|Venue: Cape Town Stadium Date: Saturday, 24 July Kick-off:17:00 BST|
|Coverage: Follow live text commentary on the BBC Sport website and app.|
British and Irish Lions wing Duhan van der Merwe has warned the Springboks they will be wasting their breath with trash talk about his South African heritage during Saturday’s first Test.
The 26-year-old was born and raised in South Africa and played for South Africa Under-20s before qualifying for Scotland at Test level.
“People can say what they want to say,” said the 6ft 4in powerhouse wing.
“I’m not bothered, I will just go out there and do my thing.”
Lions coach Warren Gatland picked Van der Merwe ahead of Wales’ Josh Adams, the tour’s top try-scorer so far, to start the first Test against the world champions.
Gatland admitted that Van der Merwe’s history means the Springboks “will be trying to hit him with everything they’ve got and there will probably be some verbals as well”.
Van der Merwe was name-checked in a Springbok social media video welcoming the Lions to their country in various languages. RG Snyman, a former youth-level team-mate of Van der Merwe’s, suggested he could translate the Afrikaans message.
“In any game you play you’ll always get some verbal abuse, people getting stuck into you,” said Van der Merwe. “I’m pretty used to it.”
“I know I’m going to get a few boys holding onto me, pushing me here and there, but I’m just going to avoid and focus on my game.”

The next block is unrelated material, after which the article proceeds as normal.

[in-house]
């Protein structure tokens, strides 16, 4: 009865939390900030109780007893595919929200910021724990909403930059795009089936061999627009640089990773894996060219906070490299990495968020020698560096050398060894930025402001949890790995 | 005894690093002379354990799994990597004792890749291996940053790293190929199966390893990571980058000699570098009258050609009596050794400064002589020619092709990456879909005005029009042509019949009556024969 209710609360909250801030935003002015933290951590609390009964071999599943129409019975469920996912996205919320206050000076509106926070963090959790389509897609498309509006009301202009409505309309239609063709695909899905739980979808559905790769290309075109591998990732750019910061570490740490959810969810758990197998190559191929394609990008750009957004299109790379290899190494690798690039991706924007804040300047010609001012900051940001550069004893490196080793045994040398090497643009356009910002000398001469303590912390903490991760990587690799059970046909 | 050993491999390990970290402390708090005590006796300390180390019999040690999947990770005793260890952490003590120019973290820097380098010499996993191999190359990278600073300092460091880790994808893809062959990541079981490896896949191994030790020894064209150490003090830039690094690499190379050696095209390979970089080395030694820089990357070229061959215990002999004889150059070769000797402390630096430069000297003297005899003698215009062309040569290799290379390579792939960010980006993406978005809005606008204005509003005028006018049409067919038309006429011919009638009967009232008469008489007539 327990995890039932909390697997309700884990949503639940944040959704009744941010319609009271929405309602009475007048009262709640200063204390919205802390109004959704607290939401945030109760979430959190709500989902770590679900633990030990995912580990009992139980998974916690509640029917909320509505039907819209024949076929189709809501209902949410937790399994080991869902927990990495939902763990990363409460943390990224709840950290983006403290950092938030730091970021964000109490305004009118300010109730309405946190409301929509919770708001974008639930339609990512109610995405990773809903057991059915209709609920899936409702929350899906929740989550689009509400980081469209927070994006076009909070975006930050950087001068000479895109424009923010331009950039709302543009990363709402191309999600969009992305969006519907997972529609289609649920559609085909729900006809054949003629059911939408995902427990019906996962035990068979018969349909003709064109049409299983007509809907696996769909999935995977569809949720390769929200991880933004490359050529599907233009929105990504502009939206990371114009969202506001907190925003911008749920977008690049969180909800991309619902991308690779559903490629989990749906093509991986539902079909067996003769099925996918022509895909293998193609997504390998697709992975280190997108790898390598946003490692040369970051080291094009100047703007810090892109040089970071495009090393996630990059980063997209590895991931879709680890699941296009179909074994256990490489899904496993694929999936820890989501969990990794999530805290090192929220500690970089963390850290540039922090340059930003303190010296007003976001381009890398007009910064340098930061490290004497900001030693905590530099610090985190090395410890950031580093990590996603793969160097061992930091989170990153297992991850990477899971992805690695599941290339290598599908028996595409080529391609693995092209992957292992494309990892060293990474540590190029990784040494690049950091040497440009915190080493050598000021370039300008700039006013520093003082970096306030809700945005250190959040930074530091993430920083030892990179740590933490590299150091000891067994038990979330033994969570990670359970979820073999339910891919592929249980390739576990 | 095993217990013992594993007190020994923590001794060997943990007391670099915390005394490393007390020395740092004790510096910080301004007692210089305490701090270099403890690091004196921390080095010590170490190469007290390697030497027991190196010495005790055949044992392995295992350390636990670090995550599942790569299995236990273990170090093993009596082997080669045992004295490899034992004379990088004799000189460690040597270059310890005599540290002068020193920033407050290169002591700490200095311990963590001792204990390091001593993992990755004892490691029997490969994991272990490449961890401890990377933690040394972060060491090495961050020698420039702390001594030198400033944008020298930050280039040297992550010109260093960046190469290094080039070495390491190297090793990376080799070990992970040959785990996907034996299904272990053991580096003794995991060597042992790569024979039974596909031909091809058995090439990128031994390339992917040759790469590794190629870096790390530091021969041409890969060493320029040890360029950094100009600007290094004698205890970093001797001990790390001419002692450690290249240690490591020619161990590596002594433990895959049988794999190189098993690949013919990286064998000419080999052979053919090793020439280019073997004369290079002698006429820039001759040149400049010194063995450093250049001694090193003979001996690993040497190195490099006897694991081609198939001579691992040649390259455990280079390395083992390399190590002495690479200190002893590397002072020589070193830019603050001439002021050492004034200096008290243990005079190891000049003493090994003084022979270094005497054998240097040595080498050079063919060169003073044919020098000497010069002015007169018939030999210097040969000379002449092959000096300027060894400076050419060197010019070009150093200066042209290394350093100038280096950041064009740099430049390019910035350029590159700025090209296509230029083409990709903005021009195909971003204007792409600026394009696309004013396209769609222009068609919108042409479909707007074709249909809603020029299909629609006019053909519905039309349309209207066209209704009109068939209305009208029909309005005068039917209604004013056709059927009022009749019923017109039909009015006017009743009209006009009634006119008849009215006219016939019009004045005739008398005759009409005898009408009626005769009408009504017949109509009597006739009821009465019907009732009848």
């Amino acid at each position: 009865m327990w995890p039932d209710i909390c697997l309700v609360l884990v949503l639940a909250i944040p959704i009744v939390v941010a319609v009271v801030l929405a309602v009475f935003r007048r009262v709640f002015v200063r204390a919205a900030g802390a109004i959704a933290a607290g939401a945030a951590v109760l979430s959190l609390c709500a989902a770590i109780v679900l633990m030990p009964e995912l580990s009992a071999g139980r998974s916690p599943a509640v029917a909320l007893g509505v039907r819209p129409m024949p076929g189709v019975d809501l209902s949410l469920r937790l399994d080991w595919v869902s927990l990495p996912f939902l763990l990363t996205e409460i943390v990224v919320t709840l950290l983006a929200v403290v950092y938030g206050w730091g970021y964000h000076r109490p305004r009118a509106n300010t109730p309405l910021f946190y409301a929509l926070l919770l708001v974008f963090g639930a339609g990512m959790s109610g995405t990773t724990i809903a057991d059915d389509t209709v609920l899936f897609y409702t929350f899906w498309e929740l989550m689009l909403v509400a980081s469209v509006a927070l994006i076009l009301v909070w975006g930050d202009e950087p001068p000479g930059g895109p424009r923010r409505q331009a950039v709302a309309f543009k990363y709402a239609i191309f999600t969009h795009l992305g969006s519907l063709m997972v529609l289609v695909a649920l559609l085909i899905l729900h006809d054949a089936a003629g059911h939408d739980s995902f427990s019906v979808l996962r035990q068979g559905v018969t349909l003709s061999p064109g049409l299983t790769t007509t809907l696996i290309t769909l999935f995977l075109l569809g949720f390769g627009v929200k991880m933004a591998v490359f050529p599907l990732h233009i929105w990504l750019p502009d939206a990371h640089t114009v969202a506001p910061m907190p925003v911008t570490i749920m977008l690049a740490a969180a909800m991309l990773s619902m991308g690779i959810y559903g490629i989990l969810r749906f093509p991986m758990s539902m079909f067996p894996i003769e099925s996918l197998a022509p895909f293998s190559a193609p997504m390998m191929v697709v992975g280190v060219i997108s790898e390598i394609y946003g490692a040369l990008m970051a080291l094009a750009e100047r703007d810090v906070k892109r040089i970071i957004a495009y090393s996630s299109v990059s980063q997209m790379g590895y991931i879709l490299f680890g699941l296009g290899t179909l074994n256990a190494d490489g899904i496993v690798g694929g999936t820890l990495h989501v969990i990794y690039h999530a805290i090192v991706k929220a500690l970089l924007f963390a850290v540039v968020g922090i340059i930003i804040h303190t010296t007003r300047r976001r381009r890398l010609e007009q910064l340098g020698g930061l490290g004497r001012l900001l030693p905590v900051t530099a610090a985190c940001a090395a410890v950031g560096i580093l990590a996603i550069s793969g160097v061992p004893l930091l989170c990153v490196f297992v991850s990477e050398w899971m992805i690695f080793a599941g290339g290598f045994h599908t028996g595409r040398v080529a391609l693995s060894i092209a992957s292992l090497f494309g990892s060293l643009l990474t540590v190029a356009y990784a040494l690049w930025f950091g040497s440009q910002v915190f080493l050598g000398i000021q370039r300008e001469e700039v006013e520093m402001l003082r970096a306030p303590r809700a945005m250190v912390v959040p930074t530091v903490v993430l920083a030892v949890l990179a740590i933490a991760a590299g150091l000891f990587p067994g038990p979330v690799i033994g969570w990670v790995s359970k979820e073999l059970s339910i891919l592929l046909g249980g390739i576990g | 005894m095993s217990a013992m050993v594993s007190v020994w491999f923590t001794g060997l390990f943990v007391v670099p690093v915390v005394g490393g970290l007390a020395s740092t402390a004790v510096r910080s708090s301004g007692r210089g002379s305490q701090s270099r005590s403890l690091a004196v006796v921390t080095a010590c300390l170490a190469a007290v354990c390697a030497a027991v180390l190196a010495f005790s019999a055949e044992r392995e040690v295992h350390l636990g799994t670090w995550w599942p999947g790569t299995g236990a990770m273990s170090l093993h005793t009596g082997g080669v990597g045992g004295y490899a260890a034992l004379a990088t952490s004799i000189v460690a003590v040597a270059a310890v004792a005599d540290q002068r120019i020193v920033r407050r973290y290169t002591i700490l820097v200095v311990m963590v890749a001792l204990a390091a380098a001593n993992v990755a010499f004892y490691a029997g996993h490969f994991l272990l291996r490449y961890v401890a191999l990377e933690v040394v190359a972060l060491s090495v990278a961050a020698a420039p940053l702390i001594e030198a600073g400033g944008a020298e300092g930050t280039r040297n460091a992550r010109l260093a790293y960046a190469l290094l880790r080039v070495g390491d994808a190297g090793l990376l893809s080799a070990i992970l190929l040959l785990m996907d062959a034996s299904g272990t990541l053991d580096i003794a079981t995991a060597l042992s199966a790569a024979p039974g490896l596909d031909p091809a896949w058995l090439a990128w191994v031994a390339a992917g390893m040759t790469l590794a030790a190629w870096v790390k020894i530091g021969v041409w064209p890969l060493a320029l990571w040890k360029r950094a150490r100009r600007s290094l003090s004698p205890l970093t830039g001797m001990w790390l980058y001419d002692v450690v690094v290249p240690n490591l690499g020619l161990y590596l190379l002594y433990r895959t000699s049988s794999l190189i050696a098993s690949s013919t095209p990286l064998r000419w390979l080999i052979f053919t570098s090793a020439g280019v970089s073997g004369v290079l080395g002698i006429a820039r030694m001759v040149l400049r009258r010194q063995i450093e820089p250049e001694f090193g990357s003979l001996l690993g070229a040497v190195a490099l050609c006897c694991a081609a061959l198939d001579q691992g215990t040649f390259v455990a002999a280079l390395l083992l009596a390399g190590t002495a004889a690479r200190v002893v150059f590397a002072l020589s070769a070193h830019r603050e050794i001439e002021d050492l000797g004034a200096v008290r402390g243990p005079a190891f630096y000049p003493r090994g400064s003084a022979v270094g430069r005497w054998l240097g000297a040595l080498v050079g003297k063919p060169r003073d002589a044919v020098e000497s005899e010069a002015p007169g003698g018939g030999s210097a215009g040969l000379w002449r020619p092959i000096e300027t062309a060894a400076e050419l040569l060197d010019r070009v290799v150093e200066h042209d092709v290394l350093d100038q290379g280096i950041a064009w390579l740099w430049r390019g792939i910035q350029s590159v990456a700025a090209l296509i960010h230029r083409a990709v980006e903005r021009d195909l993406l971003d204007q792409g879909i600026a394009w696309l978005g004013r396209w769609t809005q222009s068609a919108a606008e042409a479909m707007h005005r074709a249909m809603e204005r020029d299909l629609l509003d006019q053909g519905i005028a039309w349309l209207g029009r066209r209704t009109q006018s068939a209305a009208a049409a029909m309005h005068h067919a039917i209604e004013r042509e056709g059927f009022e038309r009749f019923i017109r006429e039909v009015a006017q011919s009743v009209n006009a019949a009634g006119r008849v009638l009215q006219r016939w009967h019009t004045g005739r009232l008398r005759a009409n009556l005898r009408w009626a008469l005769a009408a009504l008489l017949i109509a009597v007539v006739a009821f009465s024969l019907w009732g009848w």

Van der Merwe’s hopes of appearing at Test level with the Springboks were ended by a string of injuries and fierce competition.
He told the Mail on Sunday in April that he had felt let down by South Africa and that “proving them wrong has always been a big motivation for me”.
However, on the eve of the first Test, he struck a different tone.
“I’ve got nothing to prove to them,” he said. “I don’t have any sour grapes, anything like that. It’s not about going out and showing them ‘oh you guys should have kept me’.
“I am happy with how things worked out for me.”
‘One of the best in the world’
Van der Merwe will line up opposite Cheslin Kolbe, whose electric pace and vicious side-step have made him one of most potent attacking threats in world rugby.
But Van der Merwe, who trained alongside Kolbe during his time on South Africa’s sevens programme, believes his own powerful, physical carrying will pose Kolbe problems as well.
“Cheslin is an amazing player – probably one of the best in the world at the moment,” he said.
“His ability to beat boys one-on-one is amazing. It’s just staying on top of him, not giving him too much time on the ball.
“When it’s my turn on the ball and I have my shot at him, he needs to defend me. It’s not just me defending him. You have to look at it both ways.”